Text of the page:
• Anti-Depressants Effect Sperm and Male Fertility

    Anti-depressants could be responsible for reducing male fertility, according to reports.

    Researchers in the US had found that SSRIs, which are taken by millions of people around the world for the treatment of depression, could be damaging male fertility.

    The researchers found that while they were taking the drugs, the men had extremely small amounts of motile sperm.

    Male Fertility

    Anti-Depressants Effect Sperm and Male Fertility

    Common side effects are GI disturbances (nausea, soft stools or constipation), weight gain, sleepiness or insomnia. They can also cause sexual side effects, such as decreased sex drive, problems with erection, and delayed ability to reach orgasm or ejaculation.

    Now it is believed that they can also reduce male fertility by cutting a man’s sperm count as well as retarding the normal shape and motility of their sperm by 50%.  This effect can become evident within the first month of taking the medication and begins to have a major impact after just three months.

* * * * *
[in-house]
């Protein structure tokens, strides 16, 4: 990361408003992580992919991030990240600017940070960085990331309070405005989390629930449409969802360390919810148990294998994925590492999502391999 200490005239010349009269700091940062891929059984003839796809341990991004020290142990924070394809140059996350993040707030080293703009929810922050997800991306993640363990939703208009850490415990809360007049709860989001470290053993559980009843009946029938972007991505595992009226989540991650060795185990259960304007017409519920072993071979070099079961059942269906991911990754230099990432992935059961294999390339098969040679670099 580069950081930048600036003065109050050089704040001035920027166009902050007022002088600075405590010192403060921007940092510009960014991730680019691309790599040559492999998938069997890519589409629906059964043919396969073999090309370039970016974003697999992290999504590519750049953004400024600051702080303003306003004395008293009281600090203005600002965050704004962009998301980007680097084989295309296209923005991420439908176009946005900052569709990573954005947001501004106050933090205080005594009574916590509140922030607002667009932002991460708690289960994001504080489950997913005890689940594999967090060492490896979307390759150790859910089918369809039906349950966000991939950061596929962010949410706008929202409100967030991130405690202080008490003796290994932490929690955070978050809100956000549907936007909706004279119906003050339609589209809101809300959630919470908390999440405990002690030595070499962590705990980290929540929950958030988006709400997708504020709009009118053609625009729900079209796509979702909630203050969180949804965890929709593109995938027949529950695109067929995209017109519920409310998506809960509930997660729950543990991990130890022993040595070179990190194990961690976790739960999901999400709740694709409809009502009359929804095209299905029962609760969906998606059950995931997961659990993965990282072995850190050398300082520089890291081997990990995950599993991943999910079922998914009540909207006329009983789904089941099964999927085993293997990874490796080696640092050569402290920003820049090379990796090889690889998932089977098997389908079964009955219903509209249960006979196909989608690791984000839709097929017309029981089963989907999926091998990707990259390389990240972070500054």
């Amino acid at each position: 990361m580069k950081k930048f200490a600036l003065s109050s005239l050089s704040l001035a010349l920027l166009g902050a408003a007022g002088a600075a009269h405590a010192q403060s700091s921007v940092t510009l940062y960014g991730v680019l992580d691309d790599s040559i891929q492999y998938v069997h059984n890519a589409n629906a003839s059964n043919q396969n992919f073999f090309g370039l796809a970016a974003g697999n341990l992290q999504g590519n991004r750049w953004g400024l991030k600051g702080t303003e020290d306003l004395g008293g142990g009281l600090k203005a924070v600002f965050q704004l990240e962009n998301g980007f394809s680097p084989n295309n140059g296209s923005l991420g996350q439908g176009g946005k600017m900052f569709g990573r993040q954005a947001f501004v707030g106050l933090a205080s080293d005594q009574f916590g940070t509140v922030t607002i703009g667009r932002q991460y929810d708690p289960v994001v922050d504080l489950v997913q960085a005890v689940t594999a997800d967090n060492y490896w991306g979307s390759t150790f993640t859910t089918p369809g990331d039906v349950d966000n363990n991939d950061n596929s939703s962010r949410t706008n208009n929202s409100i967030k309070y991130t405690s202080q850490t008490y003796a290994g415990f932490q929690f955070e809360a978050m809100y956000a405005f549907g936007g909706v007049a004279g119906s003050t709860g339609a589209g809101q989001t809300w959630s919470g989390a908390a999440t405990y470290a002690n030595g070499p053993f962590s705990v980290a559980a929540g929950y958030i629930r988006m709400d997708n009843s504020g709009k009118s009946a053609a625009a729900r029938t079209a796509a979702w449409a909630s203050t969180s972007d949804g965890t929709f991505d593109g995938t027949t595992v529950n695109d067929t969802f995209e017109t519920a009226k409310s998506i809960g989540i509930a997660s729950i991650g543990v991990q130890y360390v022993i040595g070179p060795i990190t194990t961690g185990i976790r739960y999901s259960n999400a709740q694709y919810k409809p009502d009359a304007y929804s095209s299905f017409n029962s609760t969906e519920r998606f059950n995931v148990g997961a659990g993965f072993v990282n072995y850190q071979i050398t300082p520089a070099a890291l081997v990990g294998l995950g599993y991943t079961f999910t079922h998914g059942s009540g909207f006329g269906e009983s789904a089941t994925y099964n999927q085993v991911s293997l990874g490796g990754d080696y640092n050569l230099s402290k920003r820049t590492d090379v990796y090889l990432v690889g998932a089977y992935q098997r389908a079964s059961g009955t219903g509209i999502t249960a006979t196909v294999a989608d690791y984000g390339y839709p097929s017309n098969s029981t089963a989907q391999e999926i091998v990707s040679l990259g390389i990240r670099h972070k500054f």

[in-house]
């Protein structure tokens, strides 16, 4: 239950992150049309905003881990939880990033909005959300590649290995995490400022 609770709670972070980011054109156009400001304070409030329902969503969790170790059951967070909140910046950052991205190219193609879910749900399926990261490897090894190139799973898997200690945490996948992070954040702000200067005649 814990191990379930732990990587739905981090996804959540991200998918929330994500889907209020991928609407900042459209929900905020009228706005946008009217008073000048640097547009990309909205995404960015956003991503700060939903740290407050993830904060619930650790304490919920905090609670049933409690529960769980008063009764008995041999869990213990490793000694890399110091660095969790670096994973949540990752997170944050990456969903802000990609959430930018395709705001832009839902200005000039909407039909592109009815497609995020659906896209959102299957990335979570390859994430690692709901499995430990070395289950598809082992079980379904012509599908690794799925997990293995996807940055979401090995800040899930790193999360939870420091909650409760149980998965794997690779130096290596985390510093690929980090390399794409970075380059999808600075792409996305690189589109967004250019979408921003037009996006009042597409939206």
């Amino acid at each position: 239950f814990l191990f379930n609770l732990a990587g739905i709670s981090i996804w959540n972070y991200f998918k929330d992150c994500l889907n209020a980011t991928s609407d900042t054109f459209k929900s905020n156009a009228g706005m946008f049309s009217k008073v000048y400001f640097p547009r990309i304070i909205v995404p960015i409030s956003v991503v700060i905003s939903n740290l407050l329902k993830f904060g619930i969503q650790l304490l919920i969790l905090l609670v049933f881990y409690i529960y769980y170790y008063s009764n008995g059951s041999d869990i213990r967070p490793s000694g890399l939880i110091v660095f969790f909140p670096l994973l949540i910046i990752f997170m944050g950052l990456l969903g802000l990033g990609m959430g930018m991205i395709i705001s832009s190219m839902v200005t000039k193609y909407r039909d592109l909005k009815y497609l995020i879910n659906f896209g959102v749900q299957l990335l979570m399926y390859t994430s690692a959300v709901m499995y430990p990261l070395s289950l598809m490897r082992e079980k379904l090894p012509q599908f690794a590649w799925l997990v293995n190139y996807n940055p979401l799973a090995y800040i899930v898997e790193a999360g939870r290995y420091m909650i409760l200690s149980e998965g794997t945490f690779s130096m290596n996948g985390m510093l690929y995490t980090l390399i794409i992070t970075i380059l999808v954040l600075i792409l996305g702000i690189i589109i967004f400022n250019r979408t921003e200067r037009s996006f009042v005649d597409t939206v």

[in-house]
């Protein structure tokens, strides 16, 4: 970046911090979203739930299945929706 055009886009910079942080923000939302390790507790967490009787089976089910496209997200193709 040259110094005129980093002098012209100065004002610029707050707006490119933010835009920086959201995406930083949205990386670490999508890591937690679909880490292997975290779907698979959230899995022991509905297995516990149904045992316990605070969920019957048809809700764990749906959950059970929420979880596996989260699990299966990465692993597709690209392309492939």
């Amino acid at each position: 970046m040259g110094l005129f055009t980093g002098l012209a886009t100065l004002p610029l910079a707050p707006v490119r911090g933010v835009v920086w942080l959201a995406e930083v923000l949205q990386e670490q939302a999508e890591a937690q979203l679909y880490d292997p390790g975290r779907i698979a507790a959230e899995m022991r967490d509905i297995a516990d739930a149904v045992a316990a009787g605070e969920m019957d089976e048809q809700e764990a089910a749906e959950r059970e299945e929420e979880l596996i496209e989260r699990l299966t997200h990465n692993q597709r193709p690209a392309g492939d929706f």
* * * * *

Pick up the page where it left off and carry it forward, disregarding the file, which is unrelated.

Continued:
This combined with chronic stress and depression can lower a man’s level of testosterone, which in turn can decrease his sperm count and male fertility, even making him infertile.

    Fortunately once the medication is stopped, fresh sperm which can take months to develop seem to return to normal. If the medication was resumed, the sperm once again became damaged.

    Researchers said that the mechanism by which SSRIs might impair sperm motility was unclear, but added that men taking the drugs should not worry about their future fertility as SSRIs did not appear to have any long-term negative effects on sperm production.

    Dr Tanrikut from the research team said that ‘The time course of improvements to normal semen parameters was within one month of discontinuing the antidepressant,’

    ‘This suggests that the SSRI has an impact on sperm transport through the male reproductive tract, rather than any effect on sperm production. Alterations in sperm producing would take approximately three months to show any improvements.’

    This indicated that SSRIs were having transient and thankfully an easily reversible effect on male fertility.

    The papers concluded that by taking SSRIs men risked being unable to start a family.

    If you are taking anti-depressant medication or thinking about and are trying to get pregnant, it may be advisable to speak to your doctor who has prescribed the medication.

    Further information on Anti-Depressants Effect Sperm and Male Fertility

    Antidepressants may cause infertility in males - Fox News

    Can antidepressants cause male infertility? - GP Online


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